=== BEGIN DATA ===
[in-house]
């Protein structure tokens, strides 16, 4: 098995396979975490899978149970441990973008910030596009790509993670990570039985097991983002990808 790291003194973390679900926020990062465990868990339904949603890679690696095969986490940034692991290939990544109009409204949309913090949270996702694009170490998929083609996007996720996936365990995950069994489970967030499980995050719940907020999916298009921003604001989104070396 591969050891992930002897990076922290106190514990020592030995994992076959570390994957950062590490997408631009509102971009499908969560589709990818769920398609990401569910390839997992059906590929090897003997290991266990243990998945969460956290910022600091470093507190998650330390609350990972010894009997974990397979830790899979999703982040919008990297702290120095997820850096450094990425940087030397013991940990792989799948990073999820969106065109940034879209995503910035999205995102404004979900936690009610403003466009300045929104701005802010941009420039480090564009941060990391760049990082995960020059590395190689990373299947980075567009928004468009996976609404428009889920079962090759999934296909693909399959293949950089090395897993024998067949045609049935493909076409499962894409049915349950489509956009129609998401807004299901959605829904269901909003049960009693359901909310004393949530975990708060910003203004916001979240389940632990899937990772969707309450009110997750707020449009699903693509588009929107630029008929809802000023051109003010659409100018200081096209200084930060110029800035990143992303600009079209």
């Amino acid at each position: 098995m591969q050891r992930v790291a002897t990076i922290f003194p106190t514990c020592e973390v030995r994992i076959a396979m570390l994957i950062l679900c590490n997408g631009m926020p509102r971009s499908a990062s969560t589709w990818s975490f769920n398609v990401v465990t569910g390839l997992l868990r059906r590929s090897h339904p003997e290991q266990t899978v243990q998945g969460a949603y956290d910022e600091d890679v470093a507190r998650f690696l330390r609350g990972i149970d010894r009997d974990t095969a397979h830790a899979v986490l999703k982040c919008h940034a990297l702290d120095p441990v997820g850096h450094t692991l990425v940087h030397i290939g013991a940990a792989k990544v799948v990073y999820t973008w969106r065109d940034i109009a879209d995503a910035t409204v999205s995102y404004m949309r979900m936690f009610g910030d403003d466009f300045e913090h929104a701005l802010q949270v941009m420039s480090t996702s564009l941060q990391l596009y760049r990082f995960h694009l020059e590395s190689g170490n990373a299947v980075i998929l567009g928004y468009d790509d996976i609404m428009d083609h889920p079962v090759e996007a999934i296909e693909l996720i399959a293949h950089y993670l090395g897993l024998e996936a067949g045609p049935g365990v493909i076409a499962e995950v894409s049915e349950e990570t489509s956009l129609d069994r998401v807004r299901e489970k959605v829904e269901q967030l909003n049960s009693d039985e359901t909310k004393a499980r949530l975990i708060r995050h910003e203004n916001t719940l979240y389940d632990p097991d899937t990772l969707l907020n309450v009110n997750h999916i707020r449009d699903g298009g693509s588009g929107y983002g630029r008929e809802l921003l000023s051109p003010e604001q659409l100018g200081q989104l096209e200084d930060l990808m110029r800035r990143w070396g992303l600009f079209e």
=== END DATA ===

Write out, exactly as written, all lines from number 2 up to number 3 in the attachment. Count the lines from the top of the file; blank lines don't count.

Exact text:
């Protein structure tokens, strides 16, 4: 098995396979975490899978149970441990973008910030596009790509993670990570039985097991983002990808 790291003194973390679900926020990062465990868990339904949603890679690696095969986490940034692991290939990544109009409204949309913090949270996702694009170490998929083609996007996720996936365990995950069994489970967030499980995050719940907020999916298009921003604001989104070396 591969050891992930002897990076922290106190514990020592030995994992076959570390994957950062590490997408631009509102971009499908969560589709990818769920398609990401569910390839997992059906590929090897003997290991266990243990998945969460956290910022600091470093507190998650330390609350990972010894009997974990397979830790899979999703982040919008990297702290120095997820850096450094990425940087030397013991940990792989799948990073999820969106065109940034879209995503910035999205995102404004979900936690009610403003466009300045929104701005802010941009420039480090564009941060990391760049990082995960020059590395190689990373299947980075567009928004468009996976609404428009889920079962090759999934296909693909399959293949950089090395897993024998067949045609049935493909076409499962894409049915349950489509956009129609998401807004299901959605829904269901909003049960009693359901909310004393949530975990708060910003203004916001979240389940632990899937990772969707309450009110997750707020449009699903693509588009929107630029008929809802000023051109003010659409100018200081096209200084930060110029800035990143992303600009079209």
């Amino acid at each position: 098995m591969q050891r992930v790291a002897t990076i922290f003194p106190t514990c020592e973390v030995r994992i076959a396979m570390l994957i950062l679900c590490n997408g631009m926020p509102r971009s499908a990062s969560t589709w990818s975490f769920n398609v990401v465990t569910g390839l997992l868990r059906r590929s090897h339904p003997e290991q266990t899978v243990q998945g969460a949603y956290d910022e600091d890679v470093a507190r998650f690696l330390r609350g990972i149970d010894r009997d974990t095969a397979h830790a899979v986490l999703k982040c919008h940034a990297l702290d120095p441990v997820g850096h450094t692991l990425v940087h030397i290939g013991a940990a792989k990544v799948v990073y999820t973008w969106r065109d940034i109009a879209d995503a910035t409204v999205s995102y404004m949309r979900m936690f009610g910030d403003d466009f300045e913090h929104a701005l802010q949270v941009m420039s480090t996702s564009l941060q990391l596009y760049r990082f995960h694009l020059e590395s190689g170490n990373a299947v980075i998929l567009g928004y468009d790509d996976i609404m428009d083609h889920p079962v090759e996007a999934i296909e693909l996720i399959a293949h950089y993670l090395g897993l024998e996936a067949g045609p049935g365990v493909i076409a499962e995950v894409s049915e349950e990570t489509s956009l129609d069994r998401v807004r299901e489970k959605v829904e269901q967030l909003n049960s009693d039985e359901t909310k004393a499980r949530l975990i708060r995050h910003e203004n916001t719940l979240y389940d632990p097991d899937t990772l969707l907020n309450v009110n997750h999916i707020r449009d699903g298009g693509s588009g929107y983002g630029r008929e809802l921003l000023s051109p003010e604001q659409l100018g200081q989104l096209e200084d930060l990808m110029r800035r990143w070396g992303l600009f079209e």